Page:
But make no mistake. Even though most people don’t pay much attention to geopolitical events, when it comes to the oil markets, this is a really big deal. It will affect you.
Source Article: Forbes
Energy markets are complex, with many regional markets. The regional markets may differ from the overall continental energy outlook.
California’s 100% clean energy plan could be at risk
California’s crusade to turn its electricity grid green is running into an increasingly serious obstacle: PG&E Corp.’s bankruptcy. The utility last week won a key court ruling when a bankruptcy judge said federal regulators can’t stop PG&E from unraveling billions of dollars’ worth of pricey contracts to buy electricity from solar and wind farms and other renewable energy sources.
New England ISO Power Constraints
New England’s continued reliance on natural gas-fired generation, coupled with the retirement of coal, oil and nuclear generation, has left it energy-constrained, according to a draft 10-year assessment of the region’s electric grid. The region has faced challenges meeting winter demand, but those constraints could turn into a year-round phenomenon.
New York Must Pursue Power Grid of Future
In order to meet the state’s energy policy goals, more transmission will be needed to deliver renewable power from where it is generated to where it is consumed. Three major transmission projects have been approved by the NYISO and are working their way through permitting processes. Once online, each will significantly expand the grid’s ability to deliver carbon-free electricity produced upstate to downstate load centers. However, more transmission will be needed between upstate and downstate and to deliver electricity from offshore wind.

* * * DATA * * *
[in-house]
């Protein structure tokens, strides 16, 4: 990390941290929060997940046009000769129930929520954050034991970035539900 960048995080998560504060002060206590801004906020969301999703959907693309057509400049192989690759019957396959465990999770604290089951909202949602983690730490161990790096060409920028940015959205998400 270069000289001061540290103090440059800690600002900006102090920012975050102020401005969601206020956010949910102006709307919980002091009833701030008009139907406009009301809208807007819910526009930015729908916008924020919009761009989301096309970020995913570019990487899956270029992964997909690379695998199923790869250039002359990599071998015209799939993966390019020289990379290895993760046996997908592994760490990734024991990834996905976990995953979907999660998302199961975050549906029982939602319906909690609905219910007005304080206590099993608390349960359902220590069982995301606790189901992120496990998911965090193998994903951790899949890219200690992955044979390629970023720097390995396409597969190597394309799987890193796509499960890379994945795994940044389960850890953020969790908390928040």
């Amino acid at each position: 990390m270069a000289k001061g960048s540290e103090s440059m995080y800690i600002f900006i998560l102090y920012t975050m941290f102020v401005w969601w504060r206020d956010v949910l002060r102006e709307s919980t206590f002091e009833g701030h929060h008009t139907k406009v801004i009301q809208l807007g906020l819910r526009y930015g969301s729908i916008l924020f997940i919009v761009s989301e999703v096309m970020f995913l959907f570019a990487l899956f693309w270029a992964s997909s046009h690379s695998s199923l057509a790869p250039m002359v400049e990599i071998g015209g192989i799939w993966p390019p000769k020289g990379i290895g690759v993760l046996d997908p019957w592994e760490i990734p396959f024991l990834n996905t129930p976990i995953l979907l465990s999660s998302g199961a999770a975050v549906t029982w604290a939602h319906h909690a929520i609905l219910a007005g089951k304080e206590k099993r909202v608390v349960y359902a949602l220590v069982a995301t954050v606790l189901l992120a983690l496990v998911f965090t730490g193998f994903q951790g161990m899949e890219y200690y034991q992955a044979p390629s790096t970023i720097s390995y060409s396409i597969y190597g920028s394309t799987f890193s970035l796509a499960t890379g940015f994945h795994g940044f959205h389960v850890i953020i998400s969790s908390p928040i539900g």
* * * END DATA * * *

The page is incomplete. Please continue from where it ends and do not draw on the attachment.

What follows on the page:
Texas Heatwave Makes History
Power demand in Texas set a record this past August and real time prices soared to more than $9,000/MWh. Conditions prompted ERCOT to issue an emergency alert, calling on power plants to ramp up and asking end users to conserve. At one point on August 13, the ISO was down to reserves of less than three percent of total demand or less than 2,300 MW. When reserves fall below 1,000 MW, ERCOT will order transmission companies to reduce demand which can result in rotating outages.